What is an obstetric fistula?
This disorder is a hole between the birth canal and the anus. It is most often caused by labor being prolonged for too long prior to delivery of a baby. When the unborn infant remains in the birth canal too long, it places too much pressure on the mother’s internal vaginal wall cutting off circulation and tearing the wall. This condition leads to incontinence of urine and feces, and other medical issues for the mother. (See Figure 1) If labor is left for too long; the infant, the mother or both could die from this condition.
Obstetric fistula affects up to 100,000 women every year and is a large cause of death during childbirth for mothers and infants. It is very prevalent in third world nations that do not have proper access to medical care for the prenatal period and delivery of infants.
Certain programs are working hard to fund medical and prenatal care for pregnant women and aid in the prevention of this serious complication of pregnancy and childbirth.
Figure 1: Obstetrical Fistula
Courtesy of Medscape.com
Causes of Obstetric Fistula
The main cause of obstetric fistula is a prolonged, obstructed and unaided labor. The baby’s head places too much pressure on the interior of the vagina and blocks the blood flow, weakening the tissue. If labor goes unaided, the baby’s head can tear the wall and this further stalls the progression of labor and delivery of the baby. If left too long, the baby can die during the birth process, as well as the mother.
Underlying this cause is lack of medical care during pregnancy and childbirth, home births and poverty. Nutrition tends to be another underlying cause in countries where inadequate nutrition leads to poor skeletal development in females, which causes the pelvic region to be malformed or too small for childbirth. Without physicians to intervene and perform assistance or C-Sections, fistula’s can develop and cause severe complications or even death.
Symptoms of Obstetric Fistula
The symptoms of obstetric fistula generally follow the actual injury that occurs during prolonged childbirth and include:
- Hole between the vagina and rectum
- Further prolonged labor (baby’s head gets caught up in the tear)
- Fetal or maternal death during labor
- Incontinence of urine and/or feces
- Foul Odor
- Nerve damage/paralysis
- Sexual dysfunction
- Social Isolation
The unpleasant symptoms of obstetrical fistula can lead to isolation of the female from her family, her job and even lead to divorce from her husband. One of the main issues, secondary infertility may render the woman useless in many cultures since can no longer bear children. Socially, the foul odor will cause others to “shun” the woman and prevent her from attending any public events.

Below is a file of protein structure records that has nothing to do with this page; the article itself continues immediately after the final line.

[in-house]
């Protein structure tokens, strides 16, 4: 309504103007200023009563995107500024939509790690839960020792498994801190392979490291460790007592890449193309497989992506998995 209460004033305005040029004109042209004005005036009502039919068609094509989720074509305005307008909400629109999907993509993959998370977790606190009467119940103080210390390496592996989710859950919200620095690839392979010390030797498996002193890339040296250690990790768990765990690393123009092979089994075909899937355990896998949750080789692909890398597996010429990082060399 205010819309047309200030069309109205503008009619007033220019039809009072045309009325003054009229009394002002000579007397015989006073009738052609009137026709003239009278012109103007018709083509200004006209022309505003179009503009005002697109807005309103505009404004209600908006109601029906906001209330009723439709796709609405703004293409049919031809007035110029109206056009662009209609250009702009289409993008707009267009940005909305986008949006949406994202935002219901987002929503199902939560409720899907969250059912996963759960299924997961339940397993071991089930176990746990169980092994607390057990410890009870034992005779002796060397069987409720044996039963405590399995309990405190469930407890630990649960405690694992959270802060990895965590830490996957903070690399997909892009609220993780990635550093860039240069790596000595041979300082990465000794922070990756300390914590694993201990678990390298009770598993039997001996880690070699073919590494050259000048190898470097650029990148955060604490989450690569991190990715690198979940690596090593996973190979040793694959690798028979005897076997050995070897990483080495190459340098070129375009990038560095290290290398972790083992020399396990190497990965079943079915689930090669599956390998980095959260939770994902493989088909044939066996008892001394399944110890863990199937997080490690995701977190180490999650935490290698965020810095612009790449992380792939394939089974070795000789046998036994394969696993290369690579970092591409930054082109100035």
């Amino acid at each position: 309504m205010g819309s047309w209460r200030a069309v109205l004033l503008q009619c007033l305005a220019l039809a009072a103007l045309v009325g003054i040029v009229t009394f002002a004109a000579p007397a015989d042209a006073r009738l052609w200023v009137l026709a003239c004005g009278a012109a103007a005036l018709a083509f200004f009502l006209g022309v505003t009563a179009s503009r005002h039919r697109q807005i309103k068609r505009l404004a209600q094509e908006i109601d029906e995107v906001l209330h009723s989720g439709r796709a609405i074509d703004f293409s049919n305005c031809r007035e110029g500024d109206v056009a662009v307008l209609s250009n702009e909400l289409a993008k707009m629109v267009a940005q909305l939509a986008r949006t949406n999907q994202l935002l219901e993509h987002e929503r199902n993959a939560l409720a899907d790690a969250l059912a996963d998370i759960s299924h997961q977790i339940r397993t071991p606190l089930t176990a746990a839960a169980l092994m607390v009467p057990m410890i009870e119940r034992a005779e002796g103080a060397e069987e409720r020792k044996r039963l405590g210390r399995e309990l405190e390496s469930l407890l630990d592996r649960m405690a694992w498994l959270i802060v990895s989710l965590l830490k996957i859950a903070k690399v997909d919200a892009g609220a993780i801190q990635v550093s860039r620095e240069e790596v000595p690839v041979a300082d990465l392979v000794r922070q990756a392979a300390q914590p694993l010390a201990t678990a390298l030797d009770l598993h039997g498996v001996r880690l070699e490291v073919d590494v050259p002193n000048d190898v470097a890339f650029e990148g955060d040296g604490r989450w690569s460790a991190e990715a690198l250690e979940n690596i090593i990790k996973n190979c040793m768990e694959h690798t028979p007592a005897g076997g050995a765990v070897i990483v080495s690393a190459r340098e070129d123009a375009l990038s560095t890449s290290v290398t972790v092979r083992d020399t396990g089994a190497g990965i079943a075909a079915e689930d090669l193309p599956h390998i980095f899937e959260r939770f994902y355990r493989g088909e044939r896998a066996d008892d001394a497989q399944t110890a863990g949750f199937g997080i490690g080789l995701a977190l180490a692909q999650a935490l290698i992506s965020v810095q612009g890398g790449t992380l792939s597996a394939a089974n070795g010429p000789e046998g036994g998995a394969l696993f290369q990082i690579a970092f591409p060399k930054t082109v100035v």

How is obstetrical fistula diagnosed?
The diagnosis of obstetrical fistula is usually not made until after the baby is born in underdeveloped countries. This presents a large problem, since this is one cause of fetal and maternal death.
For countries that have medical outreach, the diagnosis can be reached by a criteria based method. Here are some of the criteria:
- Ask if the female leaks urine on a constant basis?
- If there is urine leakage, did it begin after childbirth?
- Did the female ever have a history of prolonged childbirth?
- Can urine be pushed out when placing pressure over the bladder?
- Dye injected into the bladder through a catheter will stain gauze in the vagina?
- A pelvic examination can be performed and the hole can sometimes be felt?
- The patient may have drop-foot, hip contractures or paralysis?
- Stool can be seen leaking from the vagina?
In countries and rural areas where no medical volunteers or physicians exist, fistulas often go undiagnosed. They are usually found by symptoms and recognized by the community, but still obtaining proper treatment becomes another issue.
In more civilized nations with proper healthcare, the diagnosis is made by injecting dye into the bladder via catheter and taking an X-Ray to watch the progression of the dye.
Treatment of Obstetrical Fistula
The most common treatment for this condition is surgical repair. However, in underdeveloped countries this is almost never an option. Medical volunteers in the field have found that these patients can be successfully catheterized to take the pressure off the vaginal walls and allow healing. This method also keeps urine flow from running into the vagina causing possible odor and infection. There is a slight risk for secondary bladder infections due to an indwelling urinary catheter, but the benefits to the patient outweigh the risks.
In countries where surgery is available, the wall can be easily repaired and for a relatively low cost. When the damage to the vaginal wall is too severe, a urostomy can be place allowing urinary drainage into a collection bag instead of out of the natural urethra. This procedure may also facilitate healing of the vaginal wall.
It is also highly recommended that women in countries that have advanced medical support, who have suffered from a fistula during childbirth, undergo cesarean section deliveries in the future to prevent prolonged labor and recurrence of the condition.
Not only is obstetrical fistula a dangerous condition for both mothers and unborn infants, it is also a serious social concern. There are many groups that are now gearing up to assist with medical care of pregnant and laboring women. It starts from providing adequate nutrition for children to ensure proper development, providing prenatal care as early as possible for pregnant women and watching over the delivery of infants to ensure shorter and safer labors.
The focus is now on providing health care workers to underdeveloped countries that can recognize the signs and symptoms of this condition and intervene as early as possible. With proper care and treatment, obstetrical fistulas and their complications can be avoided.